White Guilt and Christianity
By Ilana Mercer
Is white guilt a Christian affliction? Edward Gibbon would probably have said so.
In “The History of the Decline and Fall of the Roman Empire,” 12 volumes, 1776, he saddled nascent Christianity with the downfall of the Roman Empire, no less.
By so surmising, Gibbon brought upon himself the wrath of “bishops, deans and dons”—not to mention that of Dr. Samuel Johnson’s biographer, James Boswell. Boswell called Gibbon an “infidel wasp” for “the chapter in which he showed that the fall of Rome was hastened by the rise of Christianity.”
And, indeed, Gibbon seems to point toward Christianity’s self-immolating, progressive, pathologically inclusive nature, remarking on the courting by early Christians of “criminals and women.”
Even more infuriating to his detractors was Gibbon’s prodigious scholarship. “No one could disprove Gibbon’s basic facts,” notes American author Willson Whitman. Whitman, who wrote the 1943 Foreword to the abridged version, remarks how “Gibbon outraged the Christians of his era by suggesting the ‘human’ reasons for the success of Christianity.”“Among these reasons [Gibbon] noted that Christianity … attracted to its ‘common tables’ slaves, women, reformed criminals, and other persons of small importance, in short that Christianity was a ‘people’s movement of low social origin, rising as the people rose.”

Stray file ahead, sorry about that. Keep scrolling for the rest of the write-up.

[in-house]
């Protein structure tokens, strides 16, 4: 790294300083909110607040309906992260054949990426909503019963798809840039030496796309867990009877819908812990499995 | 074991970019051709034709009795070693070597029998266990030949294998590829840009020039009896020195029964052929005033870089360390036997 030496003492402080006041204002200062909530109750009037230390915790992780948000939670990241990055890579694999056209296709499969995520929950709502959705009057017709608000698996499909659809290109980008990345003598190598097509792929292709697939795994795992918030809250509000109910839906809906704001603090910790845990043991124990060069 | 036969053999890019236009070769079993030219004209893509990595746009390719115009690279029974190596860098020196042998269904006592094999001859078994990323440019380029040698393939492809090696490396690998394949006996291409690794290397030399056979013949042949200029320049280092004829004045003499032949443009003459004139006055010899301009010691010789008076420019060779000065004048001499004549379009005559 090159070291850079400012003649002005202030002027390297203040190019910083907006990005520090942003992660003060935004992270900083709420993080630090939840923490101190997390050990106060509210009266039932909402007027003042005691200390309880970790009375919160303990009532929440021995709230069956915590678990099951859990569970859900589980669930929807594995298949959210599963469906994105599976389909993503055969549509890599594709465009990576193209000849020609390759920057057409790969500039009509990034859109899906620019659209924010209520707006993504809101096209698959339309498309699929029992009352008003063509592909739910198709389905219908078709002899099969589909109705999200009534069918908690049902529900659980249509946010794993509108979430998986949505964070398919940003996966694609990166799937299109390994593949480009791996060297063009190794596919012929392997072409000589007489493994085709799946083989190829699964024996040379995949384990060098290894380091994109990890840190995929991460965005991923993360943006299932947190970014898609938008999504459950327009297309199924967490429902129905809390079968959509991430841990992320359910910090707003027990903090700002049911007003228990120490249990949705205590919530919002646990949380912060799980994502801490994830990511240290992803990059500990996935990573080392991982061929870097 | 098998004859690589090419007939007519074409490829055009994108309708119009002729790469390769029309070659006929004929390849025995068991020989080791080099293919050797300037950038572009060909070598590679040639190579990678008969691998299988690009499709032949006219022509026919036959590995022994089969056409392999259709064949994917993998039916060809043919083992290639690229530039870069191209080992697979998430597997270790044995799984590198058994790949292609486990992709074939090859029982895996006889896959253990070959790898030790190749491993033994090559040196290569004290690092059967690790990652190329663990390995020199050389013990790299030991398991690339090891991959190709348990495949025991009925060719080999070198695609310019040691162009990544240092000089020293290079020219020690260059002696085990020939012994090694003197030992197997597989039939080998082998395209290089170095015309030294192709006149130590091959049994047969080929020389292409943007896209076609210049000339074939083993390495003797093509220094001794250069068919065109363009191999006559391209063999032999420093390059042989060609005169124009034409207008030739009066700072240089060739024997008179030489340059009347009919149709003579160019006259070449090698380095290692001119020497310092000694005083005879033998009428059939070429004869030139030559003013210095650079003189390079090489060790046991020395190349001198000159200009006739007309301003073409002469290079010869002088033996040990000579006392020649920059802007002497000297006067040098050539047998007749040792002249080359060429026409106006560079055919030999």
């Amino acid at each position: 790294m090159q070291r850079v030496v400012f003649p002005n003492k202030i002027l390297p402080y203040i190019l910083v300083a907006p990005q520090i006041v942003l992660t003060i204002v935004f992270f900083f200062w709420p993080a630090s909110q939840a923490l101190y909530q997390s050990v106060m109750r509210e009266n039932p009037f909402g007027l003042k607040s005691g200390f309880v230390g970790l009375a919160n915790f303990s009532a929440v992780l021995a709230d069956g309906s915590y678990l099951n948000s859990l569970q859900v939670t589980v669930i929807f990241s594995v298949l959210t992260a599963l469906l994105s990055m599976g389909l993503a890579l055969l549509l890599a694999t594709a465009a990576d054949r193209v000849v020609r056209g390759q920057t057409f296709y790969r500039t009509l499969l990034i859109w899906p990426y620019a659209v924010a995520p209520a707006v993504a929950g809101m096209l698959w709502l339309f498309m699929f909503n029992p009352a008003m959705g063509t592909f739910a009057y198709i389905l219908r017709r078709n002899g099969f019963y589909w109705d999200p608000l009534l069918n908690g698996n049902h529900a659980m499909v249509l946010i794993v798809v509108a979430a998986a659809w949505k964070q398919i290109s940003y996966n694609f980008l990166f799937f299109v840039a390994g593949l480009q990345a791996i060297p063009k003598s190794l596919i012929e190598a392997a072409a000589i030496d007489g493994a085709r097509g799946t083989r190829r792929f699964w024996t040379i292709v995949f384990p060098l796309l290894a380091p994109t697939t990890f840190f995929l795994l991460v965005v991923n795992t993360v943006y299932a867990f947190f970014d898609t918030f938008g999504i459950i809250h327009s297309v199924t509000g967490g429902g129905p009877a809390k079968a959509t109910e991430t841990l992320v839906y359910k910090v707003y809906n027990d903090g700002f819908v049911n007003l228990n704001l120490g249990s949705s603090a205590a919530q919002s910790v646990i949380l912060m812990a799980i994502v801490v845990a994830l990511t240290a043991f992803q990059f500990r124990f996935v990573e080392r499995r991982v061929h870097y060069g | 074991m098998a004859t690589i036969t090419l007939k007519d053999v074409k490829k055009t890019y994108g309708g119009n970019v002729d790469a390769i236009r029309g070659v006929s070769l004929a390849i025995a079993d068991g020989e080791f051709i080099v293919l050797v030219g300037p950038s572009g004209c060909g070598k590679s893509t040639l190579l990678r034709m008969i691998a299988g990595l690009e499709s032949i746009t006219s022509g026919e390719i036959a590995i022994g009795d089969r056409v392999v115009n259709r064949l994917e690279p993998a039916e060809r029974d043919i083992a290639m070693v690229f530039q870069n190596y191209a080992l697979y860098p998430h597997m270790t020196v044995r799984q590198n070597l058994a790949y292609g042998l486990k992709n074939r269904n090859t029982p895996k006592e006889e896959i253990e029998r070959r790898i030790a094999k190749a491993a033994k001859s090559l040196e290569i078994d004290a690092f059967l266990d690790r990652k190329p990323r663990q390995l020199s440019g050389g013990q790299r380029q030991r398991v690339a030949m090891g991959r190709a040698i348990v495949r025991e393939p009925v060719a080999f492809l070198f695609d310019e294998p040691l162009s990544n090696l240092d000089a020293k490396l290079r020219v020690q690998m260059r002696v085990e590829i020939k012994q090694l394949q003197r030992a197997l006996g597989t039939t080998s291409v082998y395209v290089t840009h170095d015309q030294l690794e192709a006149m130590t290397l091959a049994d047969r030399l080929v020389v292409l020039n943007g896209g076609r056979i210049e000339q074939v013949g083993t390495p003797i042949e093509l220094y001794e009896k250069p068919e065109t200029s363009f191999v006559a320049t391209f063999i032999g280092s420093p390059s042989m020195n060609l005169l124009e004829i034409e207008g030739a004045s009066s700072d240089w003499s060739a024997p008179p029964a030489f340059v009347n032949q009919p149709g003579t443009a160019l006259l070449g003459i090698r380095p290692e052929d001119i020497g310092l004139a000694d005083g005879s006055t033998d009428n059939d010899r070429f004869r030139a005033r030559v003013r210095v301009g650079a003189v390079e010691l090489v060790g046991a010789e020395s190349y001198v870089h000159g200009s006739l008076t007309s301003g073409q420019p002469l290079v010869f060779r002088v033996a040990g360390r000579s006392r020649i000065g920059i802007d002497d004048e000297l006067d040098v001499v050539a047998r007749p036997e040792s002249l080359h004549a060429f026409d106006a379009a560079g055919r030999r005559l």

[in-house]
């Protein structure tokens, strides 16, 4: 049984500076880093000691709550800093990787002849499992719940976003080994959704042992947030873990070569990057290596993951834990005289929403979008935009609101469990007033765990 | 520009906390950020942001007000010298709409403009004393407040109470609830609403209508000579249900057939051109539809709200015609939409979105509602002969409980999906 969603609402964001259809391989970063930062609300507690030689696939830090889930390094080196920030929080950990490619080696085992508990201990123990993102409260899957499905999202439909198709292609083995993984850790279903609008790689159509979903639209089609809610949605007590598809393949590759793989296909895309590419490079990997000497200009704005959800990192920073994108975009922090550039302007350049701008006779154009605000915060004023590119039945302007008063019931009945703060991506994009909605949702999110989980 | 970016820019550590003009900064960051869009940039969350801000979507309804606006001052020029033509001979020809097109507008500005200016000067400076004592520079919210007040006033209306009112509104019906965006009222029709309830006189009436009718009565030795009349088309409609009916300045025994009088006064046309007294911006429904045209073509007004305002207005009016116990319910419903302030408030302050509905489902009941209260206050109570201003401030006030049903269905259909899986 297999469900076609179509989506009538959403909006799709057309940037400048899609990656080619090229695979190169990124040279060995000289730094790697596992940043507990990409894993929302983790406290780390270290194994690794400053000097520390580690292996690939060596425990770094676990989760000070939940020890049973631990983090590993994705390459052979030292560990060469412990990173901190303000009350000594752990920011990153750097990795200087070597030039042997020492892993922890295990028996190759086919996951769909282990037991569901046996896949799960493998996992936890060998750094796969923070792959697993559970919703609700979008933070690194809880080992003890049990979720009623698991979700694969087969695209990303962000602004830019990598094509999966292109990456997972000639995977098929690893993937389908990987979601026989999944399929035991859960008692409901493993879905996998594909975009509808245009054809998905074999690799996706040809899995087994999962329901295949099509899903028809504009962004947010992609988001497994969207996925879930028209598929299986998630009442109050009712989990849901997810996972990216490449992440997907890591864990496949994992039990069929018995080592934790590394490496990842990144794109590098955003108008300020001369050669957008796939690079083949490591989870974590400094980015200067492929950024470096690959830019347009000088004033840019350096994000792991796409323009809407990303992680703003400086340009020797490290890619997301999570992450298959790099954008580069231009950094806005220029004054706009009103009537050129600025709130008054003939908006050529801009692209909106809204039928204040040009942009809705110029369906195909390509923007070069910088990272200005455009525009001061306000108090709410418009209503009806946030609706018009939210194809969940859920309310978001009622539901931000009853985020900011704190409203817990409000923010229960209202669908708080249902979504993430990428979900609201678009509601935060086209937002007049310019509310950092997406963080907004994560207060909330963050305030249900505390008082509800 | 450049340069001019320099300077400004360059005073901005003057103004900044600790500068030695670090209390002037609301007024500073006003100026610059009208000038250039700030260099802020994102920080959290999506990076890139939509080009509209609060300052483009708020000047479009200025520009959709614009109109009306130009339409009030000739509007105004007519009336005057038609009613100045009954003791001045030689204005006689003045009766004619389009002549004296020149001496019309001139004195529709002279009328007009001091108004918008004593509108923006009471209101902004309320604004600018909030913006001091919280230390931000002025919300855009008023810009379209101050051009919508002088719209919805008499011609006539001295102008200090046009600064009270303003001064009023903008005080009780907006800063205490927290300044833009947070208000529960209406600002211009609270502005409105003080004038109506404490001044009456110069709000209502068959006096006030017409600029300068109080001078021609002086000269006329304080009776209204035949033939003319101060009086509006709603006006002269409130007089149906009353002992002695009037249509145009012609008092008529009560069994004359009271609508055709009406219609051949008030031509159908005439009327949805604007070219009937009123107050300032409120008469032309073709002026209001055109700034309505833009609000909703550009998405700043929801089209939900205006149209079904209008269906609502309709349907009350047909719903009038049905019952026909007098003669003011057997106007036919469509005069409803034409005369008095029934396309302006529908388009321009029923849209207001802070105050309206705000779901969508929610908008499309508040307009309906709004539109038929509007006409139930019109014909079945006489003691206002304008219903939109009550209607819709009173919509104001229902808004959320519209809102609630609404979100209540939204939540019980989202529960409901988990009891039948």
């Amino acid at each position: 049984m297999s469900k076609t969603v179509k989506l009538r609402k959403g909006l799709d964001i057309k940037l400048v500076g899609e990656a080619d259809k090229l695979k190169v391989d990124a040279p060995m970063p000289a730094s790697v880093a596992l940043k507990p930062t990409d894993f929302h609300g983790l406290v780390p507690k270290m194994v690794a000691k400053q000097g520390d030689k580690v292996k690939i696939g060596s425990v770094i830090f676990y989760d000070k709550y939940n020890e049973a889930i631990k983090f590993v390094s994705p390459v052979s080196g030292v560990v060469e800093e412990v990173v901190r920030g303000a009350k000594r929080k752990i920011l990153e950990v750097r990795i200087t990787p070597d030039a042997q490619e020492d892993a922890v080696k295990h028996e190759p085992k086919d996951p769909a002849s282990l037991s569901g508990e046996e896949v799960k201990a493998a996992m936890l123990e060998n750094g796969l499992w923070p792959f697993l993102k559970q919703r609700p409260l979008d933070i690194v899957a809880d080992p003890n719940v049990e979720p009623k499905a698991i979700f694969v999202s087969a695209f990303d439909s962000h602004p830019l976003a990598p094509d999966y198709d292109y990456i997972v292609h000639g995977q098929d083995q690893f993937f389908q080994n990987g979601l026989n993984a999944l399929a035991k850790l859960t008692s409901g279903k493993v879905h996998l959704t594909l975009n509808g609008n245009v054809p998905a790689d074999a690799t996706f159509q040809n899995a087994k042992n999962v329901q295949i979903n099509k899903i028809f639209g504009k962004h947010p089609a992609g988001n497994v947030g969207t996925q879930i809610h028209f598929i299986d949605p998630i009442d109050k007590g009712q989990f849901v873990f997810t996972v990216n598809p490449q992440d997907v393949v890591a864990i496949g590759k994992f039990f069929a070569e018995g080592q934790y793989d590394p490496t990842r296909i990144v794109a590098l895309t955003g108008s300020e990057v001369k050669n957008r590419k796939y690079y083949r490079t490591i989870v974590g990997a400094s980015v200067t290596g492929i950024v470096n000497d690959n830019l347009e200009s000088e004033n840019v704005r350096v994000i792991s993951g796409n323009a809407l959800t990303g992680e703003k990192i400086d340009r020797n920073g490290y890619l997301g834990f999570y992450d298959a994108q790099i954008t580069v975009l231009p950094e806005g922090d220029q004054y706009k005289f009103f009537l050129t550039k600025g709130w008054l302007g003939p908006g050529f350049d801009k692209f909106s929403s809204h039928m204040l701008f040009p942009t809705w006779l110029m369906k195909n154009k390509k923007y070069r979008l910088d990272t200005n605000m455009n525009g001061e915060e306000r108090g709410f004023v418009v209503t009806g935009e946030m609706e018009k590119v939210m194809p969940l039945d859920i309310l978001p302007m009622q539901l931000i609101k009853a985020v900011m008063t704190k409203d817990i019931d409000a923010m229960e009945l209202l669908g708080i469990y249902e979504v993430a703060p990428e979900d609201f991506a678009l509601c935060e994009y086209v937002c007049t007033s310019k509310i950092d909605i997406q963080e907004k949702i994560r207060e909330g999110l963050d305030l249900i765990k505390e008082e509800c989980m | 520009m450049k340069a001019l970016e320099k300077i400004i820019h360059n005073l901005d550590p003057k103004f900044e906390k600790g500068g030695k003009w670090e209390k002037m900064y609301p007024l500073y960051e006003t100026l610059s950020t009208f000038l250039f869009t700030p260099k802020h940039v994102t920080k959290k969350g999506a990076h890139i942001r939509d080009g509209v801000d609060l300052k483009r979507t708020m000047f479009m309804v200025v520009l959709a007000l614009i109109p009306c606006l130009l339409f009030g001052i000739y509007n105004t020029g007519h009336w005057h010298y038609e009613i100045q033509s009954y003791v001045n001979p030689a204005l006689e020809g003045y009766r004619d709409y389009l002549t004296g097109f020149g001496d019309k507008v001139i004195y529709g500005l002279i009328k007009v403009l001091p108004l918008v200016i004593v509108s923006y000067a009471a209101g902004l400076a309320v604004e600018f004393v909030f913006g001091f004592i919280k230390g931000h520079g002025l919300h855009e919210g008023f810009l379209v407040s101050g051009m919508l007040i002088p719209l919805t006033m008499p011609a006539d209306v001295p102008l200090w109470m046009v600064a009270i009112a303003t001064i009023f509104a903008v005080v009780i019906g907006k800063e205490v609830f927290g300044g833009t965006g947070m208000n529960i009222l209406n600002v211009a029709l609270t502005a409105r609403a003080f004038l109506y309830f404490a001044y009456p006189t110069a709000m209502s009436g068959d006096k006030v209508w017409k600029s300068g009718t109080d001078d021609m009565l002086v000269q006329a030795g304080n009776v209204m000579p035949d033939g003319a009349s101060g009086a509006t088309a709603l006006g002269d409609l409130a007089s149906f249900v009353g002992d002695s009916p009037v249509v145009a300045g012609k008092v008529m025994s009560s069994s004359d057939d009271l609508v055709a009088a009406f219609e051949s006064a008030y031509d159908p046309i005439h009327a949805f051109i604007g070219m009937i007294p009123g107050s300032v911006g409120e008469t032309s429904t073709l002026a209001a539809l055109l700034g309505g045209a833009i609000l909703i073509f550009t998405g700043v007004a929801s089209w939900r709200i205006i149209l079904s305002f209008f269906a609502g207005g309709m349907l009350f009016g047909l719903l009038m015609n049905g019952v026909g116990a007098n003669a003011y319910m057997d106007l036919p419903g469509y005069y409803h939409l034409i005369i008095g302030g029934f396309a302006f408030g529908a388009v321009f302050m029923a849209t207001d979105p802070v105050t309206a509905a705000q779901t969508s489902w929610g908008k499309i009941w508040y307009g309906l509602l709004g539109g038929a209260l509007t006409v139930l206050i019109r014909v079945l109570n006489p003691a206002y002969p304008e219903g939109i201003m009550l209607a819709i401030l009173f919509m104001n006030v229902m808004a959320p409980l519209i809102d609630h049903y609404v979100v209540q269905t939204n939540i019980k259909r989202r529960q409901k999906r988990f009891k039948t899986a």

To go by Gibbon, Christianity might be called the Social Justice movement of its day. In no way was Gibbon, who “professed Church of England orthodoxy,” diminishing Christianity’s centrality to Western civilization, or its essential goodness and glory. He was just following the evidence.
With Gibbon’s historical analysis in mind, it’s difficult to dispute that America, once identified as a staunch Christian country, seldom stands up for or safeguards Christian interests. Trust Tucker Carlson to take note. On April 22, 2019, less than two minutes into this broadcast, the TV anchor observed that American foreign policy imperils the already imperiled Christian communities across the Muslim world. For one, the ancient Iraqi Christian community is a shadow of what it was under Saddam Hussein.
To their own dwindling, Western flock, American and European Christian leaders seldom offer succor and support. More often than not, church leaders are inclined to scold Westerners and berate them for insufficient procreation.
Take Philadelphia Archbishop Charles J. Chaput. For outbreeding Christianity, Chaput offered praise for Islam as a civilization—as if civilizations are great because of huge numbers, rather than human capital—namely, people of superior ideas, abilities and sensibilities; people capable of innovation, exploration, science, philosophy, to say nothing of mercy and charity.
Has not Christianity’s great heart been instrumental in ameliorating famine, and thus enabling Muslim Africa’s population explosion? But, no! For the less-fruitful Christians of the West, Archbishop Chaput has only words laced with snark. Chaput taunts the waning West with the prospects of getting swamped, deservedly, and dying out if it doesn’t hurry up and breed like the Muslims of the Third World. Is that how the church defends its own? It doesn’t seem remotely merciful.
Why doesn’t Chaput defend, with a view to preserving, his own Christian Civilization, even if it fails to reproduce to the archbishop’s standards? Since Archbishop Chaput and his ilk will not—cannot—encourage contraception for Africa, how about protesting Africa’s migration to Europe?